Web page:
Michigan State Football: For Whom the (Le'Veon) Bell Tolls

Benjamin HermanCorrespondent IINovember 16, 2011

IOWA CITY, IA - NOVEMBER 12:  Le'Veon Bell #24 of the Michigan State Spartans scores a touchdown against the Iowa Hawkeys at Kinnick Stadium November 12, 2011 in Iowa City, Iowa. Michigan State beat Iowa 37-21.  (Photo by Reese Strickland/Getty Images)
Reese Strickland/Getty Images

Coming into 2011, Michigan State fans expected the Spartans to have a powerful running attack. They expected spirited efforts every game led by a Doak Walker Award candidate. They expected this tailback to lead the team in rushing in almost every game as well as lead the team in rushing touchdowns. Finally, they expected the ball to be in this back’s hands in the fourth quarter to gain tough yards and seal victories throughout the rigors of Big Ten play.

They just expected that running back to be Edwin Baker.

Instead, sophomore Le’Veon Bell has been quite possibly the biggest surprise of the season for the Spartans. His powerful, yet agile running style has propelled him to Michigan State stardom. He consistently picks up tough yards with a combination of strong running between the tackles and nimble moves you wouldn't expect from a 240-pound back. His patented spin move typically leaves defenders grasping at nothing but the crisp Midwestern air.

Bell’s ascent to notoriety has not come at Baker’s expense, as the previous featured tailback has had an ample opportunity. Baker leads the team in carries with 130 (to Bell’s 122), but his production has tapered off this season. As a sophomore, Baker averaged 5.8 yards a carry and found the end zone 13 times. However, in his junior season, Baker has seen his average drop to 4.2 yards per carry and has only found pay dirt twice.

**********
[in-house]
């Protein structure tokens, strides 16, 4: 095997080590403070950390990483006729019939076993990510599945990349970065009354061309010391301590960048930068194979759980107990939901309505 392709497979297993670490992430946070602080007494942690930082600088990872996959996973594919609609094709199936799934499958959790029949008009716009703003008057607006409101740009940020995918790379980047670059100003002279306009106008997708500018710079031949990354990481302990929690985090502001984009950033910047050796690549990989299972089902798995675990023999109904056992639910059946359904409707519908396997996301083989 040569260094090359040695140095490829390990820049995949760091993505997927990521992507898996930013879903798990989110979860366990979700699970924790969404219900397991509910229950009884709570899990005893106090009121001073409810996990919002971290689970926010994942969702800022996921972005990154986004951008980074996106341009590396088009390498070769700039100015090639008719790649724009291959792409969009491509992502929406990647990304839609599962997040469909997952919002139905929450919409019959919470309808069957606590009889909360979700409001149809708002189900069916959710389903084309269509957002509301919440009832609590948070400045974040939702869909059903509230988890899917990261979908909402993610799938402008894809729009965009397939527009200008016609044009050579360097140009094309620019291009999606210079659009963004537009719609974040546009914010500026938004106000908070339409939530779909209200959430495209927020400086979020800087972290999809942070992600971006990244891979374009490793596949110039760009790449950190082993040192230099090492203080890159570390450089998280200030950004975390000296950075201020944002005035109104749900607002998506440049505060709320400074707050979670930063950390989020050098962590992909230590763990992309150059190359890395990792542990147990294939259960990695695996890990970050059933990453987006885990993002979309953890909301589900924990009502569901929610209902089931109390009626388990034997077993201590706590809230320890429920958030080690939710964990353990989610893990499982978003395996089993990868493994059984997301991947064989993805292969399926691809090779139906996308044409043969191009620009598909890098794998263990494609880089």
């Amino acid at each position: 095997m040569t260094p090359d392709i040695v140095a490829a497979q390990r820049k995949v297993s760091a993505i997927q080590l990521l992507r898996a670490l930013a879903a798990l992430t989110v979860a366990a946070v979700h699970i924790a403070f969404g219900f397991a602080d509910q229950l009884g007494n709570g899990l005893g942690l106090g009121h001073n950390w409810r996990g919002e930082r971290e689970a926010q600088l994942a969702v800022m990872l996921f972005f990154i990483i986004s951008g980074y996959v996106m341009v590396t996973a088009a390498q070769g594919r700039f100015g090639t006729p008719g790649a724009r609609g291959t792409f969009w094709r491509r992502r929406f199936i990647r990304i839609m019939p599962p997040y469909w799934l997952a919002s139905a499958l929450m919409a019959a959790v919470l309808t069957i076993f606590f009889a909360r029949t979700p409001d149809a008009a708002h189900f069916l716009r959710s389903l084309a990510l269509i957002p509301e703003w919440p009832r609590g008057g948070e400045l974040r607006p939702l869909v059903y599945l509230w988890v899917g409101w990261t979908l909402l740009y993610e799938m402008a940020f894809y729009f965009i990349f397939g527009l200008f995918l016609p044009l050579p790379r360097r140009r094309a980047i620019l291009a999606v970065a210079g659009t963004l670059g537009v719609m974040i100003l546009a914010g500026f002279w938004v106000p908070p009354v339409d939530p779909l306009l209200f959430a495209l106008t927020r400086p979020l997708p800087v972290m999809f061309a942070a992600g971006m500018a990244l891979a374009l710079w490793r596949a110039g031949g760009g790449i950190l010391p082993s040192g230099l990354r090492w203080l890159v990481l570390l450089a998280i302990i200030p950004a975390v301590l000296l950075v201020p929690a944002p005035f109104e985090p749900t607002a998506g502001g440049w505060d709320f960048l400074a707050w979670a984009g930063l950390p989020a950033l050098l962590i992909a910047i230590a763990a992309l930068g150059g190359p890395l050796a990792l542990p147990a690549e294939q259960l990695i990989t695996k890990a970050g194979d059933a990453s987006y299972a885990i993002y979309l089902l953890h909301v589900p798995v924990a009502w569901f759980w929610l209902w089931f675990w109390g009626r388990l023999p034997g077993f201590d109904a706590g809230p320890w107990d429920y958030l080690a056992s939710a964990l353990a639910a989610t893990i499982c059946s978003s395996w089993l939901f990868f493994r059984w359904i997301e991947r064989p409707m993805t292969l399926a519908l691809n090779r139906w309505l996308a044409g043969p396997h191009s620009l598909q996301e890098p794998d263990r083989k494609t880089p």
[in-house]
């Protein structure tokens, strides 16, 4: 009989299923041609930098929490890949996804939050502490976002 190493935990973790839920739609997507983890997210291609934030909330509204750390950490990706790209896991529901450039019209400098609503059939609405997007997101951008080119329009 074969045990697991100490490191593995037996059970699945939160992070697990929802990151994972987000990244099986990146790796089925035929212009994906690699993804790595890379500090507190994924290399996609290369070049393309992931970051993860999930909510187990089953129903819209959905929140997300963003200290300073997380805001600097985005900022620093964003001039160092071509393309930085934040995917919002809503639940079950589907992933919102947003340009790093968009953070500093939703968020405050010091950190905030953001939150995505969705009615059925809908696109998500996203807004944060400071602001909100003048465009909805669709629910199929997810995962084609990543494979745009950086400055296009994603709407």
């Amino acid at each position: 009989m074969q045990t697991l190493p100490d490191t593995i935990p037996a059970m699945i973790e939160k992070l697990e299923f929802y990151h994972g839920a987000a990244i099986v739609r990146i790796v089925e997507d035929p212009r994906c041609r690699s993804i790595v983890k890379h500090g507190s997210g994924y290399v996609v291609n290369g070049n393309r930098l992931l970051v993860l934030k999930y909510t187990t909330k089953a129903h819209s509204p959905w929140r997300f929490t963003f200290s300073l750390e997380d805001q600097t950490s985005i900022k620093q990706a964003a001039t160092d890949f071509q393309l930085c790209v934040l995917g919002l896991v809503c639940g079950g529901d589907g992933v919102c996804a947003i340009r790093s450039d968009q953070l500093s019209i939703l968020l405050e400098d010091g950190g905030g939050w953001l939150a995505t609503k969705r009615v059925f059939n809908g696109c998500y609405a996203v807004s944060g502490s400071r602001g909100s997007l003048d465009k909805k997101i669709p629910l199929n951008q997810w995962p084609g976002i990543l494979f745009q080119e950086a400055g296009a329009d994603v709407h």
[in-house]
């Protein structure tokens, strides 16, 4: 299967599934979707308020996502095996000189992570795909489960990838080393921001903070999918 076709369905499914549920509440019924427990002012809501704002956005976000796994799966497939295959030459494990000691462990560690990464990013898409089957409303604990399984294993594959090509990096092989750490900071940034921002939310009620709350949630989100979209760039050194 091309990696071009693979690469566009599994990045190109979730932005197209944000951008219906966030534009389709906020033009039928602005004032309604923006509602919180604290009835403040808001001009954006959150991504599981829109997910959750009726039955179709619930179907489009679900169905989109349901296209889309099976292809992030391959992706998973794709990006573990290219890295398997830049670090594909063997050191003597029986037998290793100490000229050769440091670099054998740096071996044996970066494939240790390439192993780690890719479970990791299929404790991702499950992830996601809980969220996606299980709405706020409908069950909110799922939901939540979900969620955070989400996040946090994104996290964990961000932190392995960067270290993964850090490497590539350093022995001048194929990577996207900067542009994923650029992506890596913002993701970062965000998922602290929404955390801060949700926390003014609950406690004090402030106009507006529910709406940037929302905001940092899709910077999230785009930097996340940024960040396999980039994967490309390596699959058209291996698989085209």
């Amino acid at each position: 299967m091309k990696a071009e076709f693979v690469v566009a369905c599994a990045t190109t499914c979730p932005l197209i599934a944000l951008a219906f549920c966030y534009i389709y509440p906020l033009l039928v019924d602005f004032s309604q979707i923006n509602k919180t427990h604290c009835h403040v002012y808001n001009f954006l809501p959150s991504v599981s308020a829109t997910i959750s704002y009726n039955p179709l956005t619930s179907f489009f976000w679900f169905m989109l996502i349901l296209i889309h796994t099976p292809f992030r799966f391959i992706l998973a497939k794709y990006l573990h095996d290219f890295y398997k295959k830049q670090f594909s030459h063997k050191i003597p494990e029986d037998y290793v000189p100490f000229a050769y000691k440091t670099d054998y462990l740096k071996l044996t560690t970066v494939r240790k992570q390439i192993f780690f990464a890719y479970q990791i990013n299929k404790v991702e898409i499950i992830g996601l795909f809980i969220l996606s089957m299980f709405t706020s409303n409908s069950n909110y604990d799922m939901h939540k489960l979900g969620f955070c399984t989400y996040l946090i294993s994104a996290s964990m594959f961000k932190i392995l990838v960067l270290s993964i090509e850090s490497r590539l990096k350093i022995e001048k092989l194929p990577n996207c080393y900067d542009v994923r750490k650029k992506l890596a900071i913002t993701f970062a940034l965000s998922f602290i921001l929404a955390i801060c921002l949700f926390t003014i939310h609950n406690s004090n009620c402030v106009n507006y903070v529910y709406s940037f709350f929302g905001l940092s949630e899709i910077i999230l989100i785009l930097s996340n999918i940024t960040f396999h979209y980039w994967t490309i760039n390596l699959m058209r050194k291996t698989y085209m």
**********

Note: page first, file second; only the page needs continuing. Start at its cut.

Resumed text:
Although Kirk Cousins is an extremely talented quarterback, it is the general consensus that Cousins is more effective when asked to merely manage a game and not dominate it (case in point, the Notre Dame game). In order to give your quarterback that opportunity, a solid running game is a must. Le’Veon has certainly answered the bell where Baker has come up short.

Bell has rushed for 640 yards on 122 carries this season, or a 5.25 yards per carry clip. His nine rushing touchdowns are third most in the Big Ten among running backs. More impressive yet is Bell’s knack for finding the end zone consistently. He scores a touchdown on one of every 13.6 carries, second best in the Big Ten and 17th best among all backs in the nation.

Just imagine the type of damage Bell could do with the lion’s share of the carries, like a Rex Burkhead of Nebraska who has 212 on the season.

Despite having fewer carries than Baker, Bell has led the Spartans in rushing in all but one of their games. He has rushed for 87 yards or more in three of the Spartans’ last four games. His performance at Iowa last week paved the way for the Spartans first victory in Iowa City in well over a decade.

Michigan State now has a firm hold on the Legends Division in the Big Ten. With two more wins against subpar opponents, the Spartans will find themselves in the Big Ten Championship Game with a Rose Bowl berth on the line, something very few fans and even fewer national experts believed possible at the start of the season.

Spartan fans can give a great deal of credit to Le’Veon Bell, the team’s true Doak Walker Award candidate, for that.